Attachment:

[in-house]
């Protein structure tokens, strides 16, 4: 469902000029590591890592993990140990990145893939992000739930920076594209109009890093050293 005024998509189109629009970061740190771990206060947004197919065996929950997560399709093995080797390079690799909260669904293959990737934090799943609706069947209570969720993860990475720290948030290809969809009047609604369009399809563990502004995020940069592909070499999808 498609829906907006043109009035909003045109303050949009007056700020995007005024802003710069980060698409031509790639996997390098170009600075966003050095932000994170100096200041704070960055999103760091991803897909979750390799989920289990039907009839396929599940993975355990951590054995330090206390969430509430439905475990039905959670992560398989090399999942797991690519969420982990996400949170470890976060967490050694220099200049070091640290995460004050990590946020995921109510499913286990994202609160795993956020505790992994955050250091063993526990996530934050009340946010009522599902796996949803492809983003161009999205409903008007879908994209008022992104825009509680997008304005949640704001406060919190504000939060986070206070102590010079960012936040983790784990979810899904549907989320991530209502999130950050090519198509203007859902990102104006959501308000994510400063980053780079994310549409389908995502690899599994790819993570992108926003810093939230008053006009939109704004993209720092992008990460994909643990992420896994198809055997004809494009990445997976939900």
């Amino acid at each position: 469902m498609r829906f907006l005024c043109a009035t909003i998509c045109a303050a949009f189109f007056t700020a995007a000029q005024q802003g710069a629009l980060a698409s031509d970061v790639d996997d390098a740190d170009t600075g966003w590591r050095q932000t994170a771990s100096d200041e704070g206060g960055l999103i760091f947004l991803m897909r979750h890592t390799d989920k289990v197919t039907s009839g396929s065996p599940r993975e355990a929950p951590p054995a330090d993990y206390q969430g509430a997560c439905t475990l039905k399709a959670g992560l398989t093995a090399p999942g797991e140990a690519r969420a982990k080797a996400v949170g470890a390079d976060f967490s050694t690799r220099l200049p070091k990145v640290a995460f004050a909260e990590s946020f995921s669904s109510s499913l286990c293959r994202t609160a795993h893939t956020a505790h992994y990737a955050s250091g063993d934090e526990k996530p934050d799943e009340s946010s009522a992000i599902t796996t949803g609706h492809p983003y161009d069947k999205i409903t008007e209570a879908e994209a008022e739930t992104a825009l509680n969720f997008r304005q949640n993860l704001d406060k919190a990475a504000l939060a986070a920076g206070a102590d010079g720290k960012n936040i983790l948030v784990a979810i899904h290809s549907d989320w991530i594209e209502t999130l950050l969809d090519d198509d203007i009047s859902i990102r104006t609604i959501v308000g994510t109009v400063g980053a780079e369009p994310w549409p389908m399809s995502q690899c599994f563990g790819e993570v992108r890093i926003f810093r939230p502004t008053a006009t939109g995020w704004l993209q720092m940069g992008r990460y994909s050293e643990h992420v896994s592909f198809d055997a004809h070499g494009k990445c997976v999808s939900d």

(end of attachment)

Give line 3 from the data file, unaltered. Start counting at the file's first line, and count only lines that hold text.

């Amino acid at each position: 469902m498609r829906f907006l005024c043109a009035t909003i998509c045109a303050a949009f189109f007056t700020a995007a000029q005024q802003g710069a629009l980060a698409s031509d970061v790639d996997d390098a740190d170009t600075g966003w590591r050095q932000t994170a771990s100096d200041e704070g206060g960055l999103i760091f947004l991803m897909r979750h890592t390799d989920k289990v197919t039907s009839g396929s065996p599940r993975e355990a929950p951590p054995a330090d993990y206390q969430g509430a997560c439905t475990l039905k399709a959670g992560l398989t093995a090399p999942g797991e140990a690519r969420a982990k080797a996400v949170g470890a390079d976060f967490s050694t690799r220099l200049p070091k990145v640290a995460f004050a909260e990590s946020f995921s669904s109510s499913l286990c293959r994202t609160a795993h893939t956020a505790h992994y990737a955050s250091g063993d934090e526990k996530p934050d799943e009340s946010s009522a992000i599902t796996t949803g609706h492809p983003y161009d069947k999205i409903t008007e209570a879908e994209a008022e739930t992104a825009l509680n969720f997008r304005q949640n993860l704001d406060k919190a990475a504000l939060a986070a920076g206070a102590d010079g720290k960012n936040i983790l948030v784990a979810i899904h290809s549907d989320w991530i594209e209502t999130l950050l969809d090519d198509d203007i009047s859902i990102r104006t609604i959501v308000g994510t109009v400063g980053a780079e369009p994310w549409p389908m399809s995502q690899c599994f563990g790819e993570v992108r890093i926003f810093r939230p502004t008053a006009t939109g995020w704004l993209q720092m940069g992008r990460y994909s050293e643990h992420v896994s592909f198809d055997a004809h070499g494009k990445c997976v999808s939900d």